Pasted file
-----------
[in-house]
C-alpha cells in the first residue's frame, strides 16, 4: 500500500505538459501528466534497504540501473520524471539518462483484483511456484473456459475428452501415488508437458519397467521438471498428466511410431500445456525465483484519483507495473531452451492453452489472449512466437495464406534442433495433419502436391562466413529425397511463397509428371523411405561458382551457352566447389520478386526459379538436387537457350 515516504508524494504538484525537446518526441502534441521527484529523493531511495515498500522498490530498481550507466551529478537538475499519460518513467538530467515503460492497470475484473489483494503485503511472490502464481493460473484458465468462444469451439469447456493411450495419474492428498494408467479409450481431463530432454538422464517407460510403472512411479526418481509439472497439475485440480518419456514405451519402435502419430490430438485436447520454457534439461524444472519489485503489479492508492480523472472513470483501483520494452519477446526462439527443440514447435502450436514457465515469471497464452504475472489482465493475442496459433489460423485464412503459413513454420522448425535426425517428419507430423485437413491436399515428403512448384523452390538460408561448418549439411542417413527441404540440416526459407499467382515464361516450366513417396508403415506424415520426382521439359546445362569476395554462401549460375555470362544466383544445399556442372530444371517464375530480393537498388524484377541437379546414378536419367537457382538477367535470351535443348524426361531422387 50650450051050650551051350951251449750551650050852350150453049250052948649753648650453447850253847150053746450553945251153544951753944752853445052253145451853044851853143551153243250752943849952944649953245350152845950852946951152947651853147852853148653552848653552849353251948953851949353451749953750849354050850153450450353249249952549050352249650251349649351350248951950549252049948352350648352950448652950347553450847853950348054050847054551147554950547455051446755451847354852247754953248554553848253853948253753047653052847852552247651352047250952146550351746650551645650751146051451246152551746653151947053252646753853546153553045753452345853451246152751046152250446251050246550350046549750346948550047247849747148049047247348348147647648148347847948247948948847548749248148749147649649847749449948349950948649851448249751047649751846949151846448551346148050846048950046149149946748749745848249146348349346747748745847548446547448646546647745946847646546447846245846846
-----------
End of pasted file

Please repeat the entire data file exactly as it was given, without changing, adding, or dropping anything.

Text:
[in-house]
C-alpha cells in the first residue's frame, strides 16, 4: 500500500505538459501528466534497504540501473520524471539518462483484483511456484473456459475428452501415488508437458519397467521438471498428466511410431500445456525465483484519483507495473531452451492453452489472449512466437495464406534442433495433419502436391562466413529425397511463397509428371523411405561458382551457352566447389520478386526459379538436387537457350 515516504508524494504538484525537446518526441502534441521527484529523493531511495515498500522498490530498481550507466551529478537538475499519460518513467538530467515503460492497470475484473489483494503485503511472490502464481493460473484458465468462444469451439469447456493411450495419474492428498494408467479409450481431463530432454538422464517407460510403472512411479526418481509439472497439475485440480518419456514405451519402435502419430490430438485436447520454457534439461524444472519489485503489479492508492480523472472513470483501483520494452519477446526462439527443440514447435502450436514457465515469471497464452504475472489482465493475442496459433489460423485464412503459413513454420522448425535426425517428419507430423485437413491436399515428403512448384523452390538460408561448418549439411542417413527441404540440416526459407499467382515464361516450366513417396508403415506424415520426382521439359546445362569476395554462401549460375555470362544466383544445399556442372530444371517464375530480393537498388524484377541437379546414378536419367537457382538477367535470351535443348524426361531422387 50650450051050650551051350951251449750551650050852350150453049250052948649753648650453447850253847150053746450553945251153544951753944752853445052253145451853044851853143551153243250752943849952944649953245350152845950852946951152947651853147852853148653552848653552849353251948953851949353451749953750849354050850153450450353249249952549050352249650251349649351350248951950549252049948352350648352950448652950347553450847853950348054050847054551147554950547455051446755451847354852247754953248554553848253853948253753047653052847852552247651352047250952146550351746650551645650751146051451246152551746653151947053252646753853546153553045753452345853451246152751046152250446251050246550350046549750346948550047247849747148049047247348348147647648148347847948247948948847548749248148749147649649847749449948349950948649851448249751047649751846949151846448551346148050846048950046149149946748749745848249146348349346747748745847548446547448646546647745946847646546447846245846846